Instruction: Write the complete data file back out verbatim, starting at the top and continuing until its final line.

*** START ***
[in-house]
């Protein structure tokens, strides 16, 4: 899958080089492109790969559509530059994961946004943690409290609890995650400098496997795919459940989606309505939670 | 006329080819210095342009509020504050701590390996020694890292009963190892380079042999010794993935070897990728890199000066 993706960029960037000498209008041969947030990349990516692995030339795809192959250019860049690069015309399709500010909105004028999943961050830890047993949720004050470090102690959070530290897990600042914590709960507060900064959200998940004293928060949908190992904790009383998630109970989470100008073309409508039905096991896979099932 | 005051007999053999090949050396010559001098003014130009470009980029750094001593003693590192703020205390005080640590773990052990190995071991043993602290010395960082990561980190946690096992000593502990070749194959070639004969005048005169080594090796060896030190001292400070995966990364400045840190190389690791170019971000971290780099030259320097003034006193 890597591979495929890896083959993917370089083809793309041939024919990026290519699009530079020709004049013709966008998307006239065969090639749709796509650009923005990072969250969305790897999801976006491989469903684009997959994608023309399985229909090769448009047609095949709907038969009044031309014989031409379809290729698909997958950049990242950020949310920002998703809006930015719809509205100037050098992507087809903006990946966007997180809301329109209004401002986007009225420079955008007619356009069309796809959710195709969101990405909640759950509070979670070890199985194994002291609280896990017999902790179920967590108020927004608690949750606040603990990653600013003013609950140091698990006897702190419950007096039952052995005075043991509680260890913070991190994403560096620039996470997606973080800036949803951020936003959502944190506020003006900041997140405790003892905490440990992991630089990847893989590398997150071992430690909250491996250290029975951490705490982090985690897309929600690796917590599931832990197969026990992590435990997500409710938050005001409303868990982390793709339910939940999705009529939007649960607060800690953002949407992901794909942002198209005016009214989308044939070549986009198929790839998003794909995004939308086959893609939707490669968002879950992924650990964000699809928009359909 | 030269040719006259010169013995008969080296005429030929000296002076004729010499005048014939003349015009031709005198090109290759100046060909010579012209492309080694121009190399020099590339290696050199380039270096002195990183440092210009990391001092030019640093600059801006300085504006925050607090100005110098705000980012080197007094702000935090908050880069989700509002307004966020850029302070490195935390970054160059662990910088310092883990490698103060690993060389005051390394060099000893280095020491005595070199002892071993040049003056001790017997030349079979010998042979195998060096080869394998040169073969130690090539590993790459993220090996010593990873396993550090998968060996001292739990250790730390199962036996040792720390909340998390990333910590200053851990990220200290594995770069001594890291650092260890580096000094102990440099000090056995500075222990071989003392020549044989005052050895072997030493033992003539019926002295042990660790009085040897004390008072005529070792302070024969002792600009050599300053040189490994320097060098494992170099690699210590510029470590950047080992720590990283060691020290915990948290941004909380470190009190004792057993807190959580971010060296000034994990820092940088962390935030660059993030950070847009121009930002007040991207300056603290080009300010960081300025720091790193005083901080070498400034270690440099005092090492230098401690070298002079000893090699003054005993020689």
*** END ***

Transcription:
[in-house]
């Protein structure tokens, strides 16, 4: 899958080089492109790969559509530059994961946004943690409290609890995650400098496997795919459940989606309505939670 | 006329080819210095342009509020504050701590390996020694890292009963190892380079042999010794993935070897990728890199000066 993706960029960037000498209008041969947030990349990516692995030339795809192959250019860049690069015309399709500010909105004028999943961050830890047993949720004050470090102690959070530290897990600042914590709960507060900064959200998940004293928060949908190992904790009383998630109970989470100008073309409508039905096991896979099932 | 005051007999053999090949050396010559001098003014130009470009980029750094001593003693590192703020205390005080640590773990052990190995071991043993602290010395960082990561980190946690096992000593502990070749194959070639004969005048005169080594090796060896030190001292400070995966990364400045840190190389690791170019971000971290780099030259320097003034006193 890597591979495929890896083959993917370089083809793309041939024919990026290519699009530079020709004049013709966008998307006239065969090639749709796509650009923005990072969250969305790897999801976006491989469903684009997959994608023309399985229909090769448009047609095949709907038969009044031309014989031409379809290729698909997958950049990242950020949310920002998703809006930015719809509205100037050098992507087809903006990946966007997180809301329109209004401002986007009225420079955008007619356009069309796809959710195709969101990405909640759950509070979670070890199985194994002291609280896990017999902790179920967590108020927004608690949750606040603990990653600013003013609950140091698990006897702190419950007096039952052995005075043991509680260890913070991190994403560096620039996470997606973080800036949803951020936003959502944190506020003006900041997140405790003892905490440990992991630089990847893989590398997150071992430690909250491996250290029975951490705490982090985690897309929600690796917590599931832990197969026990992590435990997500409710938050005001409303868990982390793709339910939940999705009529939007649960607060800690953002949407992901794909942002198209005016009214989308044939070549986009198929790839998003794909995004939308086959893609939707490669968002879950992924650990964000699809928009359909 | 030269040719006259010169013995008969080296005429030929000296002076004729010499005048014939003349015009031709005198090109290759100046060909010579012209492309080694121009190399020099590339290696050199380039270096002195990183440092210009990391001092030019640093600059801006300085504006925050607090100005110098705000980012080197007094702000935090908050880069989700509002307004966020850029302070490195935390970054160059662990910088310092883990490698103060690993060389005051390394060099000893280095020491005595070199002892071993040049003056001790017997030349079979010998042979195998060096080869394998040169073969130690090539590993790459993220090996010593990873396993550090998968060996001292739990250790730390199962036996040792720390909340998390990333910590200053851990990220200290594995770069001594890291650092260890580096000094102990440099000090056995500075222990071989003392020549044989005052050895072997030493033992003539019926002295042990660790009085040897004390008072005529070792302070024969002792600009050599300053040189490994320097060098494992170099690699210590510029470590950047080992720590990283060691020290915990948290941004909380470190009190004792057993807190959580971010060296000034994990820092940088962390935030660059993030950070847009121009930002007040991207300056603290080009300010960081300025720091790193005083901080070498400034270690440099005092090492230098401690070298002079000893090699003054005993020689």